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Science and Technology

Science

The principal focus of science teaching in key stage 1 is to enable pupils to experience and observe phenomena, looking more closely at the natural and humanly-constructed world around them. They should be encouraged to be curious and ask questions about what they notice. They should be helped to develop their understanding of scientific ideas by using different types of scientific enquiry to answer their own questions, including observing changes over a period of time, noticing patterns, grouping and classifying things, carrying out simple comparative tests, and finding things out using secondary sources of information. They should begin to use simple scientific language to talk about what they have found out and communicate their ideas to a range of audiences in a variety of ways. Most of the learning about science should be done through the use of first-hand practical experiences, but there should also be some use of appropriate secondary sources, such as books, photographs and videos. 

 

In Years 1 and 2 topics include 'Paws, Claws and Whiskers', Dinosaur Planet', 'The Enchanted Woodland', 'The Scented Garden' and 'Moon Zoom'. 

Pupils should read and spell scientific vocabulary at a level consistent with their increasing word reading and spelling knowledge at key stage 1. 

 

During years 1 and 2, pupils should be taught to use the following practical scientific methods, processes and skills through the teaching of the programme of study content:

  • asking simple questions and recognising that they can be answered in different ways 
  • observing closely, using simple equipment 
  • performing simple tests
  • identifying and classifying 
  • using their observations and ideas to suggest answers to questions  gathering and recording data to help in answering questions.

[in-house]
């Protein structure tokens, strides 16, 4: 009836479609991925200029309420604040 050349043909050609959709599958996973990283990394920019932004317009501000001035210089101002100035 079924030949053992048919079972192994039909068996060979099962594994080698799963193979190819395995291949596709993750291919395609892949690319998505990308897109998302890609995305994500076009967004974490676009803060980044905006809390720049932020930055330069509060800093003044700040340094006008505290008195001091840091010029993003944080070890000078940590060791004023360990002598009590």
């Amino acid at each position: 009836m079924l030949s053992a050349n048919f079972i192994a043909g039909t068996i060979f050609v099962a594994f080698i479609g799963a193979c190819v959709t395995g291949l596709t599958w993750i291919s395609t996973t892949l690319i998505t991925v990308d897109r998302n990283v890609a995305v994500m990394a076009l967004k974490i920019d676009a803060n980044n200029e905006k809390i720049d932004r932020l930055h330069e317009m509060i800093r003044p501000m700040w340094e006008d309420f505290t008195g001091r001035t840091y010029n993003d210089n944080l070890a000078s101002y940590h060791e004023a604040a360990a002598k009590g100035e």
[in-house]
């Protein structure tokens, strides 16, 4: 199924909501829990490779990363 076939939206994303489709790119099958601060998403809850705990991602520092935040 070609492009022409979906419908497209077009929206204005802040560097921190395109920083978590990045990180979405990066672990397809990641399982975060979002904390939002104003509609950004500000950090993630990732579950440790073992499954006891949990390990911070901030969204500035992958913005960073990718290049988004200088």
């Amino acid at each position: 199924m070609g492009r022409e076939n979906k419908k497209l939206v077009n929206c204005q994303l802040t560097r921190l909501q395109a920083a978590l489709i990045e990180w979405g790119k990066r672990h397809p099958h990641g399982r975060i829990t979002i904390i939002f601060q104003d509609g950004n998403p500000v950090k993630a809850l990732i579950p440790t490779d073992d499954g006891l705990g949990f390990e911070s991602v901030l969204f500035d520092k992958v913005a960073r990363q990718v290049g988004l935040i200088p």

The principal focus of science teaching in lower key stage 2 is to enable pupils to broaden their scientific view of the world around them. They should do this through exploring, talking about, testing and developing ideas about everyday phenomena and the relationships between living things and familiar environments, and by beginning to develop their ideas about functions, relationships and interactions. They should ask their own questions about what they observe and make some decisions about which types of scientific enquiry are likely to be the best ways of answering them, including observing changes over time, noticing patterns, grouping and classifying things, carrying out simple comparative and fair tests and finding things out using secondary sources of information. They should draw simple conclusions and use some scientific language, first, to talk about and, later, to write about what they have found out. 

 

In Years 3 and 4 topics include 'Misty Mountains', 'Burps, Bottoms and Bile', 'Blue Abyss' and 'Scrumdidliumptious'.

 

During Years 3 and 4, pupils should be taught to use the following practical scientific methods, processes and skills through the teaching of the programme of study content:

  •   asking relevant questions and using different types of scientific enquiries to answer them

  •   setting up simple practical enquiries, comparative and fair tests

  •   making systematic and careful observations and, where appropriate, taking accurate measurements using standard units, using a range of equipment, including thermometers and data loggers

  •   gathering, recording, classifying and presenting data in a variety of ways to help in answering questions

  •   recording findings using simple scientific language, drawings, labelled diagrams, keys, bar charts, and tables

  •   reporting on findings from enquiries, including oral and written explanations, displays or presentations of results and conclusions

  •   using results to draw simple conclusions, make predictions for new values, suggest improvements and raise further questions

  •   identifying differences, similarities or changes related to simple scientific ideas and processes

  •   using straightforward scientific evidence to answer questions or to support their findings.